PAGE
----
Labour leader Ed Miliband exchanged personal insults with the Prime Minister as part of the ongoing row over if and when TV debates should be held.
Mr Cameron branded the Labour leader “weak and despicable” as he denied he was “chickening out” of the events.
At their weekly PMQs exchange in parliament, Mr Miliband said the PM should “admit the truth..he is worried he might lose again”.
He insisted he would be attending the debates on the dates allocated by the broadcasters, April 2 and 16.
But Mr Cameron said: “He said any time, any place, anywhere. I told him March 23 - let’s hold that debate.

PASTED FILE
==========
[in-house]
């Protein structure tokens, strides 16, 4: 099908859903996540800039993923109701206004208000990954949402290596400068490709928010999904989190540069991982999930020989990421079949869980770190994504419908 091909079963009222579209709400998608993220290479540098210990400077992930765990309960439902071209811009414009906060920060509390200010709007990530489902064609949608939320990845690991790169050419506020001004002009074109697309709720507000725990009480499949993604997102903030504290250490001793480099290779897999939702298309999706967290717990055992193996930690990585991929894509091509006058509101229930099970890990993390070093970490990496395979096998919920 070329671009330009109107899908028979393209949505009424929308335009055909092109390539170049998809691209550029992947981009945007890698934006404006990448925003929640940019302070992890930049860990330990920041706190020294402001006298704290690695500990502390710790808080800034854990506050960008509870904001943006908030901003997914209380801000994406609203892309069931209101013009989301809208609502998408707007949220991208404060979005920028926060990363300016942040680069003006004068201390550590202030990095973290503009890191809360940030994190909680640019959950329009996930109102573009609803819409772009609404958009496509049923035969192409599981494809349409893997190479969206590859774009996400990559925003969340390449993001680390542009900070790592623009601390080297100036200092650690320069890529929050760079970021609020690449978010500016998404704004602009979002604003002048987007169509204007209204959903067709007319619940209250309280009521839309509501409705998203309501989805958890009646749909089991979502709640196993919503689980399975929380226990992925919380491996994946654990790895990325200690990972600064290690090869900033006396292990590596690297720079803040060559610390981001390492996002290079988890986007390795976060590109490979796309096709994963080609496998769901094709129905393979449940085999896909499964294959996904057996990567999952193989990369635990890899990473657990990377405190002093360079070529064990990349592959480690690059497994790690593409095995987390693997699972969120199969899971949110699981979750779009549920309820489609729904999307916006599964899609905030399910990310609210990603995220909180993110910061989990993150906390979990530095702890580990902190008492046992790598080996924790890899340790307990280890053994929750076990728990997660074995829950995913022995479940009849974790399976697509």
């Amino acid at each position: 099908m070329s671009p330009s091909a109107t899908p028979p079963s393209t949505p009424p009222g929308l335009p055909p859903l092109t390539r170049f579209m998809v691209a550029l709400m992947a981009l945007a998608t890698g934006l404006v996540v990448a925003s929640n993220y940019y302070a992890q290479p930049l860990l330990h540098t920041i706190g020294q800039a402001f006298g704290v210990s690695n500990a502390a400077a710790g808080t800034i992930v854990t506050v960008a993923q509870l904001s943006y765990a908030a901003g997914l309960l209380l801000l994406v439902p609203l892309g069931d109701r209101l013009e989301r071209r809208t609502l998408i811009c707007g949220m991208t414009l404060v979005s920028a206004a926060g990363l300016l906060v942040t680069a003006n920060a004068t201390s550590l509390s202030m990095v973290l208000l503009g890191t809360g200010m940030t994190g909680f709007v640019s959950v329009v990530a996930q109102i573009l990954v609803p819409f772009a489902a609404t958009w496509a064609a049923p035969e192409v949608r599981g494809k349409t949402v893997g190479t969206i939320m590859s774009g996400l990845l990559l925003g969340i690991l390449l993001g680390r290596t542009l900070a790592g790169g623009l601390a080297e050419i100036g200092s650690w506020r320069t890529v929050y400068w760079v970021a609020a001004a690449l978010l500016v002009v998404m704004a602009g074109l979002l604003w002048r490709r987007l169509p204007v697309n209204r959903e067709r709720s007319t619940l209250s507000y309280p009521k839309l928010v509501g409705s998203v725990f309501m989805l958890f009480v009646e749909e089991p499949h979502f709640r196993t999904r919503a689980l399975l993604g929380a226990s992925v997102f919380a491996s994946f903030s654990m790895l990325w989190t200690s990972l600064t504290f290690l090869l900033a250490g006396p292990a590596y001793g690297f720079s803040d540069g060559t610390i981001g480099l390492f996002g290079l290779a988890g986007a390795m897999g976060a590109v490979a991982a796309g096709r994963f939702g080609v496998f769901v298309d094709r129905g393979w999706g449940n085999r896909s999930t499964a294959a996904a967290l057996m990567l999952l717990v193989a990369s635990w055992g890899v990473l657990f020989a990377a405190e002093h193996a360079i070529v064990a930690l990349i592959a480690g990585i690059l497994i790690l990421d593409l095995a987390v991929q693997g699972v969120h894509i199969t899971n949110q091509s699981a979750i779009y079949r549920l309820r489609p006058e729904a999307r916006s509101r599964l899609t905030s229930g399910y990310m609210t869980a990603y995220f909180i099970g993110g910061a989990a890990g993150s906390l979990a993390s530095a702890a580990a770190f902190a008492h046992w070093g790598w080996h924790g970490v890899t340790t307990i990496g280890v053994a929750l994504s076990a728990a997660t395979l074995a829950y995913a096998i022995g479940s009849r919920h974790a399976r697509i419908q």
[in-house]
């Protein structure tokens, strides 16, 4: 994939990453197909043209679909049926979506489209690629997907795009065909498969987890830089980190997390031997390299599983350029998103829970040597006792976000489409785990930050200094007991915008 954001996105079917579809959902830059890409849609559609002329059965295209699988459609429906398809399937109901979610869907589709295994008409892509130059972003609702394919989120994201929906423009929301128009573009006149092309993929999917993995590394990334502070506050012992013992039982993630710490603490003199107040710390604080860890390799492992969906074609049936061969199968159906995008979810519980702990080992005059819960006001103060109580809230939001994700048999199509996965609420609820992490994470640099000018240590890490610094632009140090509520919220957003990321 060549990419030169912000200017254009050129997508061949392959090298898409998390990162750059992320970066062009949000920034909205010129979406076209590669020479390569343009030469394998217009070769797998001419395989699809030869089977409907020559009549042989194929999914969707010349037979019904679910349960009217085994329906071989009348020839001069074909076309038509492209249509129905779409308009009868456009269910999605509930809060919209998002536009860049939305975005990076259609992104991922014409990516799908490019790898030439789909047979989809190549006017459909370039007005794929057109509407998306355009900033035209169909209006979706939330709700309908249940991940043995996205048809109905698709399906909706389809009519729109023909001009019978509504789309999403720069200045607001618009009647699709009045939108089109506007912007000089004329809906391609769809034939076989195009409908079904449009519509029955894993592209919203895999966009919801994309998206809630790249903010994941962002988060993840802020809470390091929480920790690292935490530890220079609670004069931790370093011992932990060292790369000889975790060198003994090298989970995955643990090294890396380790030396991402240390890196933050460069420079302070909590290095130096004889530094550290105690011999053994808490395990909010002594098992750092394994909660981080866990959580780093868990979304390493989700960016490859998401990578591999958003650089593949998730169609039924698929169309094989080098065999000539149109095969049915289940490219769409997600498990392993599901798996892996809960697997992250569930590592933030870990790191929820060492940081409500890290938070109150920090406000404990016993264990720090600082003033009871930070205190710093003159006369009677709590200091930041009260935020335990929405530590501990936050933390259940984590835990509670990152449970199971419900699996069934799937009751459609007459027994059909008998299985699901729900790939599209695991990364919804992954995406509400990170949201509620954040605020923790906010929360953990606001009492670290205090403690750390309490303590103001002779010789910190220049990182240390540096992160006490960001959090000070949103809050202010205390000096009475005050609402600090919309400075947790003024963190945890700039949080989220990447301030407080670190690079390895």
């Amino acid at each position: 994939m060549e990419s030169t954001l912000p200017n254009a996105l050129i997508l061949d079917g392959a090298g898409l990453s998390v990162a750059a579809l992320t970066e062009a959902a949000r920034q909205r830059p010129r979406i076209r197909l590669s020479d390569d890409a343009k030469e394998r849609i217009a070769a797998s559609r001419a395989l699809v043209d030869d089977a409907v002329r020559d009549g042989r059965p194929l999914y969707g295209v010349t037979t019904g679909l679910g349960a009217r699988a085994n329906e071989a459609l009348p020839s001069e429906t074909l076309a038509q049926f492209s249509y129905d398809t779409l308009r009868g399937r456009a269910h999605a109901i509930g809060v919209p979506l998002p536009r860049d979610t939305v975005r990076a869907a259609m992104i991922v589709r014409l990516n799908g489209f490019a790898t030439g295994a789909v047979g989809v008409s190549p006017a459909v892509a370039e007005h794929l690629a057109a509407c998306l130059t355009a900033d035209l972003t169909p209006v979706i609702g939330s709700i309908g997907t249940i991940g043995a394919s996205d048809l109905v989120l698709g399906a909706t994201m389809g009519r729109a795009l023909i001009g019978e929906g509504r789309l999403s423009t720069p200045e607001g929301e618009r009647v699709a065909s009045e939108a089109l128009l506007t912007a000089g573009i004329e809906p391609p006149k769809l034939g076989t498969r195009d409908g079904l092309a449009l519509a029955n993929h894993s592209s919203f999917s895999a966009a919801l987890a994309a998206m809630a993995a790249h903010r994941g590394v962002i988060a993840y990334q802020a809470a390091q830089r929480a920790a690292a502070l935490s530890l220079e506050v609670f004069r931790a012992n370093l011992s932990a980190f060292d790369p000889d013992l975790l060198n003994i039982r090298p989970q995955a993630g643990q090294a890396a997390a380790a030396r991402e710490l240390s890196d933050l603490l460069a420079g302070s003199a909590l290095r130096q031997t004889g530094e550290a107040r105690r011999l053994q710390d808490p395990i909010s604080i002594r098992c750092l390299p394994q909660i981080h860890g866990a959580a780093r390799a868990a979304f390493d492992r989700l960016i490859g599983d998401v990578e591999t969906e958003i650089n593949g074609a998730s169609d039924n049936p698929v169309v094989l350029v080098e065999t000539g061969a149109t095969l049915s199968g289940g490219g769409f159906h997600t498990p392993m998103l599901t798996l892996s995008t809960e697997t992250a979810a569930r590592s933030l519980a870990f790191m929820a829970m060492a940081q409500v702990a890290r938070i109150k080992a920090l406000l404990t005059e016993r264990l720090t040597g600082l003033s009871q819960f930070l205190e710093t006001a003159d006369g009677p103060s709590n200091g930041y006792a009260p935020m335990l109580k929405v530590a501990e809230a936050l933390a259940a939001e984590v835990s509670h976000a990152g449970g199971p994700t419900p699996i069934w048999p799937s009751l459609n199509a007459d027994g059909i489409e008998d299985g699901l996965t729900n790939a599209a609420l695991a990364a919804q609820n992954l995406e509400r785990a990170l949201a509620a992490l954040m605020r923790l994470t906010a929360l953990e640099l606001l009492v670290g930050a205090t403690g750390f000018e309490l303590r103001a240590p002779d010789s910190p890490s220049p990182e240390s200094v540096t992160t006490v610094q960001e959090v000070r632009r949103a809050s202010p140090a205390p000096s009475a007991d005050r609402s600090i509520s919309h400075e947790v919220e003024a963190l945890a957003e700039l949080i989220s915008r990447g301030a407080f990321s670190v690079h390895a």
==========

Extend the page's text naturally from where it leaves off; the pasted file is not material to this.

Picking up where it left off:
“I’ll tell him what has changed. We have now got a situation where it is obvious Labour cannot win without the SNP.
“He says we need the two leaders who can call the tune. That is me and Alex Salmond, so let’s have the debate.”
Mr Cameron said Labour was not hoping to win an outright majority any more. “They are just trying to crawl through the gates of Downing Street on the coat tails of the SNP,” he said.
“What he has got to do is prove he is not a chicken and rule that out.”
Nearly three-quarters of voters believe broadcasters should go ahead with TV leaders’ debates even if Mr Cameron refuses to take part, according to a poll. Only 13 per cent said the debates should not take place without the Prime Minister.
Some 64 per cent said in a ComRes poll that Mr Cameron had damaged his reputation and 59 per cent that he was behaving in a “cowardly” way. 63% said broadcasters should leave an empty lectern to mark his absence.